According to various sources, these virtuosic quartets were not necessarily designed for specific forces (they have something in common with the sonatas of slightly earlier times which were intended “for every kind of instrument”, the flute often interchangeable with the violin or the oboe). It is impossible, therefore, to point to a probable dedicatee, but we can hazard a few guesses as to the identity of the oboists who may have performed them, in all likelihood alongside Carl and Antonín Stamitz. We know from contemporary reviews that the two brothers, both of them violinists and violists, frequently played at the Concert Spirituel, and there is a clear connection between Carl’s exceptional skills as a performer and the unusually demanding writing not only of the higher parts in the quartets but also, and notably, that of the viola. Who, then, might have joined the Stamitz brothers to play the oboe part? One name that comes to mind is that of Gaetano Besozzi, member of a famous Italian family of oboists and bassoonists, another regular performer at the Concert Spirituel, and highly praised by the Mercure de France on many occasions. Another is that of Auguste Lebrun, an extraordinary virtuoso and composer with a Europe-wide reputation. He too grew up within the Mannheim School, during the same period as Stamitz. A third possibility is German oboist Johann Christian Fischer, a pupil of Alessandro Besozzi in Turin, and at the time one of the most lauded artists in the French capital.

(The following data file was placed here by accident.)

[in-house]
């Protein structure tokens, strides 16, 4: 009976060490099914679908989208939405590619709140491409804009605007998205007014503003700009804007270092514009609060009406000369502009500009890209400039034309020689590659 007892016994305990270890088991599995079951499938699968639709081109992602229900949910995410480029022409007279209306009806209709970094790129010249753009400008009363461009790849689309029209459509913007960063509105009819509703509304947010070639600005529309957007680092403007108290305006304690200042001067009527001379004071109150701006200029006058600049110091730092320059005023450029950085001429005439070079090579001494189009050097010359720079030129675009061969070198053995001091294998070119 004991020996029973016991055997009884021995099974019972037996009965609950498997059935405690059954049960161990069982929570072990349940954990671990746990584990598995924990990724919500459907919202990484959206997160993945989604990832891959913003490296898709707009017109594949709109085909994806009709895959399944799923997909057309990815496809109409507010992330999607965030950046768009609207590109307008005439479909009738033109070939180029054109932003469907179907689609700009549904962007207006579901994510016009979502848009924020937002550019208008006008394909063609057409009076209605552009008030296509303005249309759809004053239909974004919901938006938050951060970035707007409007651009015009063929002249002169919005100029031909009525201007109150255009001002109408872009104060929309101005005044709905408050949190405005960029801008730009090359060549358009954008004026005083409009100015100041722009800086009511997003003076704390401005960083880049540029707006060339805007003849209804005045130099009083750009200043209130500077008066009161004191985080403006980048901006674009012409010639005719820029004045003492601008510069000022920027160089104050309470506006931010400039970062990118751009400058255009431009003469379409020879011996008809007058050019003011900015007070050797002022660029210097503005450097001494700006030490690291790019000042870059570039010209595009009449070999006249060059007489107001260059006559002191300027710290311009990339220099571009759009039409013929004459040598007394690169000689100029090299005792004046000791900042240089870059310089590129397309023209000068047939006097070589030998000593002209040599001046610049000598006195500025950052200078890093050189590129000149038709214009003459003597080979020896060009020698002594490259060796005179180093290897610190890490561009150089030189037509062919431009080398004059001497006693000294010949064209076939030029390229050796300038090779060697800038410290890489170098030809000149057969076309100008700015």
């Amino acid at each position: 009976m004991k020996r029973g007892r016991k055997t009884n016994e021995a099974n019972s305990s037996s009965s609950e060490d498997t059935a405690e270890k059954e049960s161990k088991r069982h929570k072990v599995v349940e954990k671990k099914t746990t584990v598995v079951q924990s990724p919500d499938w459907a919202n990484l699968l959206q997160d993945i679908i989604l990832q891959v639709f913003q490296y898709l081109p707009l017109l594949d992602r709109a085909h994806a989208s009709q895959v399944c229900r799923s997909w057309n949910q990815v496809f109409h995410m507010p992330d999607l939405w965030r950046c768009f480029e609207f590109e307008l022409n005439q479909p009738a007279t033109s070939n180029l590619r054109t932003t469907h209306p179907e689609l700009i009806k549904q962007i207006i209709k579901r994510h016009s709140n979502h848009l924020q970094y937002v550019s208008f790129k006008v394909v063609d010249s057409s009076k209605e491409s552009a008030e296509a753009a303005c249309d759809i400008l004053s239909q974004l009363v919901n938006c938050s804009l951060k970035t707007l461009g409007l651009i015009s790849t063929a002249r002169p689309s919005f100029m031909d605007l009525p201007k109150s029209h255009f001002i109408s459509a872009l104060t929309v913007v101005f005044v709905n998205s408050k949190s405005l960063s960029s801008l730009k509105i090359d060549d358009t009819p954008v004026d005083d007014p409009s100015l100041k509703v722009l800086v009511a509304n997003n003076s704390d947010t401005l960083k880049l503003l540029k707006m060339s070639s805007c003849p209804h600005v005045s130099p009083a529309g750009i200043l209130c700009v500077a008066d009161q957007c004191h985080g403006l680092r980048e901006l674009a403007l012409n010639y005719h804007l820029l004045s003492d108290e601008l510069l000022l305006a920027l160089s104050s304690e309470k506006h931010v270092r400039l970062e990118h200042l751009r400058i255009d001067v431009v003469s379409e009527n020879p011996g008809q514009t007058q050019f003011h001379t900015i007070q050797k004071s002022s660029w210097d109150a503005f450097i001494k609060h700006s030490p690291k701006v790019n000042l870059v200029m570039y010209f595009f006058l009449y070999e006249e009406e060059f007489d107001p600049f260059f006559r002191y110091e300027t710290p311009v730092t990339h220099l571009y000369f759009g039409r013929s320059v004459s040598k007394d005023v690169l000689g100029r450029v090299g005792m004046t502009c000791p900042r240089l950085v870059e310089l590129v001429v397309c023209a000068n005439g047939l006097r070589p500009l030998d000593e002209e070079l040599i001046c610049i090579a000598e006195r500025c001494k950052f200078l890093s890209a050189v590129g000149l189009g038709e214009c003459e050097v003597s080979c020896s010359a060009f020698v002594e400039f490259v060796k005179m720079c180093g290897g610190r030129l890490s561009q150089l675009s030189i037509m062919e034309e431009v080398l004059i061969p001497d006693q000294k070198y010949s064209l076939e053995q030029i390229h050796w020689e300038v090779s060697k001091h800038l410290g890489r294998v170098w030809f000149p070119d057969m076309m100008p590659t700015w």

Stamitz’s Opus 8 Quartets can be seen as straddling the Baroque and the new Classical style, with their standard instrumentation and tonal palette, and simple, tripartite structure, not particularly innovative with regard to the compositional style of the period. For this recording, therefore, only some of the repetitions of the ritornellos are ornamented and varied in a way that harks back to earlier musical practice, with diminutions and the addition of pauses where there are imperfect cadences.
Chiara and Alessandro Baccini
Translated by Susannah Howe